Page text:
ALBUQUERQUE, N.M. (AP) — A coalition of Christian and Jewish leaders presented an Albuquerque mosque on Friday dozens of "letters of support" after remarks by GOP presidential hopeful Donald Trump.
Activists from the Blessed Oscar Romero Catholic Community and the Albuquerque Center for Peace & Justice gave the letters to the Islamic Center of New Mexico and said they were a gesture of solidarity with New Mexico Muslims.
"When Trump made those comments, most of us said we had to do something," said the Rev. Francis Quintana, who helped lead the letter-writing campaign. "That's not who we are as Americans."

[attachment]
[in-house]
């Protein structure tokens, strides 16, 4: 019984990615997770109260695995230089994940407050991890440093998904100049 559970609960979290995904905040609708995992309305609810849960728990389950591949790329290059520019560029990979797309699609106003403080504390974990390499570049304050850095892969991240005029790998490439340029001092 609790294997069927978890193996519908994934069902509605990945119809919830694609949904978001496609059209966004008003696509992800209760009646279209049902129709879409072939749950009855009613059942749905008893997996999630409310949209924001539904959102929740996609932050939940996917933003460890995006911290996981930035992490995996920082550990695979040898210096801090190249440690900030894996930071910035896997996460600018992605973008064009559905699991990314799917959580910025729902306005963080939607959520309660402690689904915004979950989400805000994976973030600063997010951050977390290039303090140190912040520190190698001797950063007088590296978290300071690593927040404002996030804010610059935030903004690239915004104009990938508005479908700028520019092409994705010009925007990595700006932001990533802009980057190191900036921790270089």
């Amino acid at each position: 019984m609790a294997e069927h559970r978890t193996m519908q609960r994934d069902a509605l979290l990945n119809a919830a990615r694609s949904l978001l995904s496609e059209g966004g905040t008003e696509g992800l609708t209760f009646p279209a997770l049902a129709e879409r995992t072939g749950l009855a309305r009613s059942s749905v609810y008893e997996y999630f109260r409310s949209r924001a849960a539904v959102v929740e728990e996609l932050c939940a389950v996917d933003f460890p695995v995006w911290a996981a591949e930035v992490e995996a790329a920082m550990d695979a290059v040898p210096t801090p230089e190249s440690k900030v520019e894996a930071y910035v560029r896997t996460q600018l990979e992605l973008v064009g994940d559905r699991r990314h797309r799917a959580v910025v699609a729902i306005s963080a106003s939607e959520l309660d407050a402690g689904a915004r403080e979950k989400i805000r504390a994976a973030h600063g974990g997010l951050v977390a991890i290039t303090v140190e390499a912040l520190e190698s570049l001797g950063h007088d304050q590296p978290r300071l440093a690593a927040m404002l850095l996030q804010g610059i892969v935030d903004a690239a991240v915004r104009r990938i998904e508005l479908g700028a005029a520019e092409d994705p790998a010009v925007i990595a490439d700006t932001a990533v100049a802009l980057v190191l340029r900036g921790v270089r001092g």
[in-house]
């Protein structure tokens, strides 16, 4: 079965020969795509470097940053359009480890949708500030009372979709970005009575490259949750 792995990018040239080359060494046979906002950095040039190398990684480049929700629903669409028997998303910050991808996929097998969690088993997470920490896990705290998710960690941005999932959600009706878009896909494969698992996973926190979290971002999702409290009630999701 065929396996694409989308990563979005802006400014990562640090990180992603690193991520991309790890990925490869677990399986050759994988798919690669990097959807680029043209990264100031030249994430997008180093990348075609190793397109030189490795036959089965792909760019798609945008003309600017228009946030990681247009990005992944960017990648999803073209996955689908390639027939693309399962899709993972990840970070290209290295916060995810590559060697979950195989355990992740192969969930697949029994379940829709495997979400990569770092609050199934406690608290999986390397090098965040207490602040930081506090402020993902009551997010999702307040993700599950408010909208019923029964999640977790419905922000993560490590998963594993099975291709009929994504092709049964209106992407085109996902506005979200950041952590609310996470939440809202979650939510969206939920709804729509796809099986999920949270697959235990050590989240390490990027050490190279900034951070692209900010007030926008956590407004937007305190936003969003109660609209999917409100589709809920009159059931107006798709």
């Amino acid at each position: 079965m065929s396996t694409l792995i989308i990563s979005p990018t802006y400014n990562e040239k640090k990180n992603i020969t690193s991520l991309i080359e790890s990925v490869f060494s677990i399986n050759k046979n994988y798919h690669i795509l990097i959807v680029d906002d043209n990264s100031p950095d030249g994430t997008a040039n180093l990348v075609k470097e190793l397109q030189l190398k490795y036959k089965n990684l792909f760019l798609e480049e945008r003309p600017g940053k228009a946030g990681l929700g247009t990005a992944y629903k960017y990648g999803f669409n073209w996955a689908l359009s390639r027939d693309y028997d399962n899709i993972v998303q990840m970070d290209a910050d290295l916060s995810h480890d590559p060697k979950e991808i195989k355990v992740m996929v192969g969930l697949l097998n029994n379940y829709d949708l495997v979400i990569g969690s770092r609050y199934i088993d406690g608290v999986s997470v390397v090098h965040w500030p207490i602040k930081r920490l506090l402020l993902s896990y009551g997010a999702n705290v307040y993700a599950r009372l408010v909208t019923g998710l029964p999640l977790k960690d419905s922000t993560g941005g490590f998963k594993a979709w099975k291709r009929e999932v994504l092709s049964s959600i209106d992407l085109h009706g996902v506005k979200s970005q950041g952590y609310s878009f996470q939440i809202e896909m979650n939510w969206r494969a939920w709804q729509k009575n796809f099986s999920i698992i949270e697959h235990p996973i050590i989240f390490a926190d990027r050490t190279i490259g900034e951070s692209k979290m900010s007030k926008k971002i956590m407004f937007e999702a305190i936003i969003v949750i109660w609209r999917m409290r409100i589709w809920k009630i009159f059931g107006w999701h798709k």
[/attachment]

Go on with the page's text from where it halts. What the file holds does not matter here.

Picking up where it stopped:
Advocates wrote the letters after Trump called for a moratorium on Muslim immigrants coming into the U.S. and suggested that the federal government put mosques under surveillance.
Imam Shafi Abdul Aziz said the letters from supporters of different faiths were heartfelt and thanked advocates for thinking of New Mexico Muslims. "We always encourage dialogue, and we are happy that you are reaching out to us," Aziz said.
During his afternoon prayer sermon, Aziz said true followers of Islam respect human life and people of different faiths. In addition, he said it was up to Muslims to speak out against anyone who participates in terrorist attacks.
Aziz also denounced Trump for his remarks, which he said only encourage more Islamophobia.
"(Trump) doesn't represent America. He doesn't represent God," Aziz said. "He doesn't represent peace and love."